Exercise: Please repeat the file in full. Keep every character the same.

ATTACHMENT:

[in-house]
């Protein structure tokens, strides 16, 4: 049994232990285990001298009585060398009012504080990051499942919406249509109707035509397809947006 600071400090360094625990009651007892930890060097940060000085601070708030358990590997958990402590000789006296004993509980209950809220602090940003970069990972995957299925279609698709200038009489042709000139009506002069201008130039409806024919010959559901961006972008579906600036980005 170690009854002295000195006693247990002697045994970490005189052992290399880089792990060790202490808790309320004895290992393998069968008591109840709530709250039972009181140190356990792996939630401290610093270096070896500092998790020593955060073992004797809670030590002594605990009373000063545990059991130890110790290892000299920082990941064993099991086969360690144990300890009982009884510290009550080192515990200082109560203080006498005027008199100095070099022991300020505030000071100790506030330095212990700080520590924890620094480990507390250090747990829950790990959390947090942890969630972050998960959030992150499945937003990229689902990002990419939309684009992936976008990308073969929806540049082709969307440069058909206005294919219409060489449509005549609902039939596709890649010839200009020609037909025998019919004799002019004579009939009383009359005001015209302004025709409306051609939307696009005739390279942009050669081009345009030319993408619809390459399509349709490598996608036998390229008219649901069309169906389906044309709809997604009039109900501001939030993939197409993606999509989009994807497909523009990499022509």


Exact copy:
[in-house]
């Protein structure tokens, strides 16, 4: 049994232990285990001298009585060398009012504080990051499942919406249509109707035509397809947006 600071400090360094625990009651007892930890060097940060000085601070708030358990590997958990402590000789006296004993509980209950809220602090940003970069990972995957299925279609698709200038009489042709000139009506002069201008130039409806024919010959559901961006972008579906600036980005 170690009854002295000195006693247990002697045994970490005189052992290399880089792990060790202490808790309320004895290992393998069968008591109840709530709250039972009181140190356990792996939630401290610093270096070896500092998790020593955060073992004797809670030590002594605990009373000063545990059991130890110790290892000299920082990941064993099991086969360690144990300890009982009884510290009550080192515990200082109560203080006498005027008199100095070099022991300020505030000071100790506030330095212990700080520590924890620094480990507390250090747990829950790990959390947090942890969630972050998960959030992150499945937003990229689902990002990419939309684009992936976008990308073969929806540049082709969307440069058909206005294919219409060489449509005549609902039939596709890649010839200009020609037909025998019919004799002019004579009939009383009359005001015209302004025709409306051609939307696009005739390279942009050669081009345009030319993408619809390459399509349709490598996608036998390229008219649901069309169906389906044309709809997604009039109900501001939030993939197409993606999509989009994807497909523009990499022509």